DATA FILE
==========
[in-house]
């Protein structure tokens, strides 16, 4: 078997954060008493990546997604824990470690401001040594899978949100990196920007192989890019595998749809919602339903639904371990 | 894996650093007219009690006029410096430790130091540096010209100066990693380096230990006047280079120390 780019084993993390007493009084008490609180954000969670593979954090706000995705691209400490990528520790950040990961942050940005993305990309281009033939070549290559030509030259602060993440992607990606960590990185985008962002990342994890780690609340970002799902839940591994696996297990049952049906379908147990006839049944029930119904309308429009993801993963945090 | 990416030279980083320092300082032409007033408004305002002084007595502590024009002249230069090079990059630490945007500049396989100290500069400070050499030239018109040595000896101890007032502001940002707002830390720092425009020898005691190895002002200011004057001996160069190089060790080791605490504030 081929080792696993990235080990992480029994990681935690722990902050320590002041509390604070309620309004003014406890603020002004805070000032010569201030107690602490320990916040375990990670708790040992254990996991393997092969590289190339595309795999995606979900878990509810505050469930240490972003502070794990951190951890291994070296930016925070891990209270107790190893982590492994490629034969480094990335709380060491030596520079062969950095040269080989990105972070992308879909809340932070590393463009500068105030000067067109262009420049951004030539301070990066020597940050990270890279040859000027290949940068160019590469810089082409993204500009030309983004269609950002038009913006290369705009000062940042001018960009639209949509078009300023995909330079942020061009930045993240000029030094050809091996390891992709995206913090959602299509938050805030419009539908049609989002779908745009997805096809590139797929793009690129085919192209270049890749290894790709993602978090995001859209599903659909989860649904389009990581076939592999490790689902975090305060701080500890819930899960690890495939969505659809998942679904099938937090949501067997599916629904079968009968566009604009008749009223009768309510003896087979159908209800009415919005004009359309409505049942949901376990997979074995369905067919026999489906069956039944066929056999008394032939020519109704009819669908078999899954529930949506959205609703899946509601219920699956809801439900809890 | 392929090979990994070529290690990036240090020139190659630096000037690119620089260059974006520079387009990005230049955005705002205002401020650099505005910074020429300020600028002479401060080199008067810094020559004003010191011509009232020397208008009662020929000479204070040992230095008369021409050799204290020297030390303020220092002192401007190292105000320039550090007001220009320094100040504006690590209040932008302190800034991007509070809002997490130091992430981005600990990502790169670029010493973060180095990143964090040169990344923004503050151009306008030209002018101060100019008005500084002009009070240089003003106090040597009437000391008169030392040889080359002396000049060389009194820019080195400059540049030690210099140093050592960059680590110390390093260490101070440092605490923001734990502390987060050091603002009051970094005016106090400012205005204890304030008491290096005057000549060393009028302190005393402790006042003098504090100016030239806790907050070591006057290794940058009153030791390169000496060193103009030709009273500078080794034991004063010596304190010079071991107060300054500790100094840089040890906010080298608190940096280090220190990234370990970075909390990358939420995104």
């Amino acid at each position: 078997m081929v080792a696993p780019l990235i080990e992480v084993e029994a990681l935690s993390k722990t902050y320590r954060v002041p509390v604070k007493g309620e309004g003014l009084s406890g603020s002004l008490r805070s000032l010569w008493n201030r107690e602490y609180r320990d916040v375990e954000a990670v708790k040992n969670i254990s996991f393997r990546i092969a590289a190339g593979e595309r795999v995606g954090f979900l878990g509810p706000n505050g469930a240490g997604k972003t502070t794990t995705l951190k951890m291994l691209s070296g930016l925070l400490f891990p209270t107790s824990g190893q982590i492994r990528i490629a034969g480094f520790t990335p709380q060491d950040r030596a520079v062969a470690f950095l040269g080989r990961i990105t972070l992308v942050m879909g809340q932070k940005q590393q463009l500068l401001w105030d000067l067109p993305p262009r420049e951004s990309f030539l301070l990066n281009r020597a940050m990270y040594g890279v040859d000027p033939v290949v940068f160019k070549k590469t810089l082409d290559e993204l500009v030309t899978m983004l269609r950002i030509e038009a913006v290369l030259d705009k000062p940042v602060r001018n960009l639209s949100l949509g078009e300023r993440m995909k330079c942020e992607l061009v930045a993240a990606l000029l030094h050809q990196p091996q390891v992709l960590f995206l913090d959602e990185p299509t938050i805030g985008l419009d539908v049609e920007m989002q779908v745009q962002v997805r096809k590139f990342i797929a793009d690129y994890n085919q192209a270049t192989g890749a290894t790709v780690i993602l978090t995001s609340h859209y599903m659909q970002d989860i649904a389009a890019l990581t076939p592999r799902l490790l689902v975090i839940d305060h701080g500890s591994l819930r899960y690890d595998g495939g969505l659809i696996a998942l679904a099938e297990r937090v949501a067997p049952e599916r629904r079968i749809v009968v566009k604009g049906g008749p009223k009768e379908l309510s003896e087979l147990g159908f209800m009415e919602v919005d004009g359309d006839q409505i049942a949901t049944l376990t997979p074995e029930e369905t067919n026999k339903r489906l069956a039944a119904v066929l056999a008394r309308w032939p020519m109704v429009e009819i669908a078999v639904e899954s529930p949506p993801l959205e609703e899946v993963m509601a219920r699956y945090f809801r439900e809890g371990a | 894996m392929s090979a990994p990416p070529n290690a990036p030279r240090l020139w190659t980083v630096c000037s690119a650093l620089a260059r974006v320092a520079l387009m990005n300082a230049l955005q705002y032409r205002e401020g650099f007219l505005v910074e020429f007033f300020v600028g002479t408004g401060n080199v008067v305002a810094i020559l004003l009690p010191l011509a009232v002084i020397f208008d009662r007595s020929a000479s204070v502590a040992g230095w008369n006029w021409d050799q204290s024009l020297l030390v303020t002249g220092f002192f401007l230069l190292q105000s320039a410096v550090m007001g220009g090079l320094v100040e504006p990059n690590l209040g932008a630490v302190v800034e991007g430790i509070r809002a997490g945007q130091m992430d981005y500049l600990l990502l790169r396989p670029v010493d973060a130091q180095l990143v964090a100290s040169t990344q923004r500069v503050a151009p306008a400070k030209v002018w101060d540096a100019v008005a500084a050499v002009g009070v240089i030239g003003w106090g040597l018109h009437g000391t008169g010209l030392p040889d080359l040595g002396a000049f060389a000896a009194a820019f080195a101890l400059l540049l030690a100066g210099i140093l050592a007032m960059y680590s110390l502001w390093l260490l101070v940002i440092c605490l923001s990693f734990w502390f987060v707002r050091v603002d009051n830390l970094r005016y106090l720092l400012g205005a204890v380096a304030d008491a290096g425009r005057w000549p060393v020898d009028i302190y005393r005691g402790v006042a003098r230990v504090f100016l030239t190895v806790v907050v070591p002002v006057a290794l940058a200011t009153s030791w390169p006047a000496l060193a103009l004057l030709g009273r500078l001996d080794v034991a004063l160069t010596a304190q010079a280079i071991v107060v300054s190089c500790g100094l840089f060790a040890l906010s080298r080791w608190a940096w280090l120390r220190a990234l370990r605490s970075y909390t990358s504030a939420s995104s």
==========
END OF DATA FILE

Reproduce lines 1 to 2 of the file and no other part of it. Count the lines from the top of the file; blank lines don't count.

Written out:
[in-house]
């Protein structure tokens, strides 16, 4: 078997954060008493990546997604824990470690401001040594899978949100990196920007192989890019595998749809919602339903639904371990 | 894996650093007219009690006029410096430790130091540096010209100066990693380096230990006047280079120390 780019084993993390007493009084008490609180954000969670593979954090706000995705691209400490990528520790950040990961942050940005993305990309281009033939070549290559030509030259602060993440992607990606960590990185985008962002990342994890780690609340970002799902839940591994696996297990049952049906379908147990006839049944029930119904309308429009993801993963945090 | 990416030279980083320092300082032409007033408004305002002084007595502590024009002249230069090079990059630490945007500049396989100290500069400070050499030239018109040595000896101890007032502001940002707002830390720092425009020898005691190895002002200011004057001996160069190089060790080791605490504030 081929080792696993990235080990992480029994990681935690722990902050320590002041509390604070309620309004003014406890603020002004805070000032010569201030107690602490320990916040375990990670708790040992254990996991393997092969590289190339595309795999995606979900878990509810505050469930240490972003502070794990951190951890291994070296930016925070891990209270107790190893982590492994490629034969480094990335709380060491030596520079062969950095040269080989990105972070992308879909809340932070590393463009500068105030000067067109262009420049951004030539301070990066020597940050990270890279040859000027290949940068160019590469810089082409993204500009030309983004269609950002038009913006290369705009000062940042001018960009639209949509078009300023995909330079942020061009930045993240000029030094050809091996390891992709995206913090959602299509938050805030419009539908049609989002779908745009997805096809590139797929793009690129085919192209270049890749290894790709993602978090995001859209599903659909989860649904389009990581076939592999490790689902975090305060701080500890819930899960690890495939969505659809998942679904099938937090949501067997599916629904079968009968566009604009008749009223009768309510003896087979159908209800009415919005004009359309409505049942949901376990997979074995369905067919026999489906069956039944066929056999008394032939020519109704009819669908078999899954529930949506959205609703899946509601219920699956809801439900809890 | 392929090979990994070529290690990036240090020139190659630096000037690119620089260059974006520079387009990005230049955005705002205002401020650099505005910074020429300020600028002479401060080199008067810094020559004003010191011509009232020397208008009662020929000479204070040992230095008369021409050799204290020297030390303020220092002192401007190292105000320039550090007001220009320094100040504006690590209040932008302190800034991007509070809002997490130091992430981005600990990502790169670029010493973060180095990143964090040169990344923004503050151009306008030209002018101060100019008005500084002009009070240089003003106090040597009437000391008169030392040889080359002396000049060389009194820019080195400059540049030690210099140093050592960059680590110390390093260490101070440092605490923001734990502390987060050091603002009051970094005016106090400012205005204890304030008491290096005057000549060393009028302190005393402790006042003098504090100016030239806790907050070591006057290794940058009153030791390169000496060193103009030709009273500078080794034991004063010596304190010079071991107060300054500790100094840089040890906010080298608190940096280090220190990234370990970075909390990358939420995104």